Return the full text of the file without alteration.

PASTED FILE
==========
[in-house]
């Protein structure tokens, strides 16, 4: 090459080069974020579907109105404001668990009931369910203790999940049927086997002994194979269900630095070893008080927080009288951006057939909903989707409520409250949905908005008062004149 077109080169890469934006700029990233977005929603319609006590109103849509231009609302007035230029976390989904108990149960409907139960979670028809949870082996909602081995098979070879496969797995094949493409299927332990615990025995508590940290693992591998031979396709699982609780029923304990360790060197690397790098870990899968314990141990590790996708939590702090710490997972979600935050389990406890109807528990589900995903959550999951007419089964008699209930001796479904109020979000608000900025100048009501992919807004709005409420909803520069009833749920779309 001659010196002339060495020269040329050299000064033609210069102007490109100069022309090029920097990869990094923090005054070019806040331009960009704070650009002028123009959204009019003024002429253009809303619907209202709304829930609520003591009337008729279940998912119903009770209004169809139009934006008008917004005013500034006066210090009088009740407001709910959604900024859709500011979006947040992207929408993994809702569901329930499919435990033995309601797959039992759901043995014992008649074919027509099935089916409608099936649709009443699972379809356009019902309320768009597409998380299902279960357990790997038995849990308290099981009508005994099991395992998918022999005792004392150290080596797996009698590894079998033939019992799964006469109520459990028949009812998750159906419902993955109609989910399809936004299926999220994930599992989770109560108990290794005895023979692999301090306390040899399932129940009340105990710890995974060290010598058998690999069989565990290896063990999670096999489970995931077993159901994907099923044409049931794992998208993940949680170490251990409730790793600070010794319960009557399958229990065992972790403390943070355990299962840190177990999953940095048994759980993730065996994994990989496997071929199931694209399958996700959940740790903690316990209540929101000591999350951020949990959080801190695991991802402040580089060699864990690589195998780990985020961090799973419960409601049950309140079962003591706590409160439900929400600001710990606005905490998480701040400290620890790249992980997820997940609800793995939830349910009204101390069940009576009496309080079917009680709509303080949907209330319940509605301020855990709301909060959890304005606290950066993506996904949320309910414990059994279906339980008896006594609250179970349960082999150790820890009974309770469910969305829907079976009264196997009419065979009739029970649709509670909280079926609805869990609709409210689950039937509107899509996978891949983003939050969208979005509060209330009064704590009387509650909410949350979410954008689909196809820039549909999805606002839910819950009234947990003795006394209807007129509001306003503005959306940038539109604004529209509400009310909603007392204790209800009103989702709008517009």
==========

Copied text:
[in-house]
């Protein structure tokens, strides 16, 4: 090459080069974020579907109105404001668990009931369910203790999940049927086997002994194979269900630095070893008080927080009288951006057939909903989707409520409250949905908005008062004149 077109080169890469934006700029990233977005929603319609006590109103849509231009609302007035230029976390989904108990149960409907139960979670028809949870082996909602081995098979070879496969797995094949493409299927332990615990025995508590940290693992591998031979396709699982609780029923304990360790060197690397790098870990899968314990141990590790996708939590702090710490997972979600935050389990406890109807528990589900995903959550999951007419089964008699209930001796479904109020979000608000900025100048009501992919807004709005409420909803520069009833749920779309 001659010196002339060495020269040329050299000064033609210069102007490109100069022309090029920097990869990094923090005054070019806040331009960009704070650009002028123009959204009019003024002429253009809303619907209202709304829930609520003591009337008729279940998912119903009770209004169809139009934006008008917004005013500034006066210090009088009740407001709910959604900024859709500011979006947040992207929408993994809702569901329930499919435990033995309601797959039992759901043995014992008649074919027509099935089916409608099936649709009443699972379809356009019902309320768009597409998380299902279960357990790997038995849990308290099981009508005994099991395992998918022999005792004392150290080596797996009698590894079998033939019992799964006469109520459990028949009812998750159906419902993955109609989910399809936004299926999220994930599992989770109560108990290794005895023979692999301090306390040899399932129940009340105990710890995974060290010598058998690999069989565990290896063990999670096999489970995931077993159901994907099923044409049931794992998208993940949680170490251990409730790793600070010794319960009557399958229990065992972790403390943070355990299962840190177990999953940095048994759980993730065996994994990989496997071929199931694209399958996700959940740790903690316990209540929101000591999350951020949990959080801190695991991802402040580089060699864990690589195998780990985020961090799973419960409601049950309140079962003591706590409160439900929400600001710990606005905490998480701040400290620890790249992980997820997940609800793995939830349910009204101390069940009576009496309080079917009680709509303080949907209330319940509605301020855990709301909060959890304005606290950066993506996904949320309910414990059994279906339980008896006594609250179970349960082999150790820890009974309770469910969305829907079976009264196997009419065979009739029970649709509670909280079926609805869990609709409210689950039937509107899509996978891949983003939050969208979005509060209330009064704590009387509650909410949350979410954008689909196809820039549909999805606002839910819950009234947990003795006394209807007129509001306003503005959306940038539109604004529209509400009310909603007392204790209800009103989702709008517009």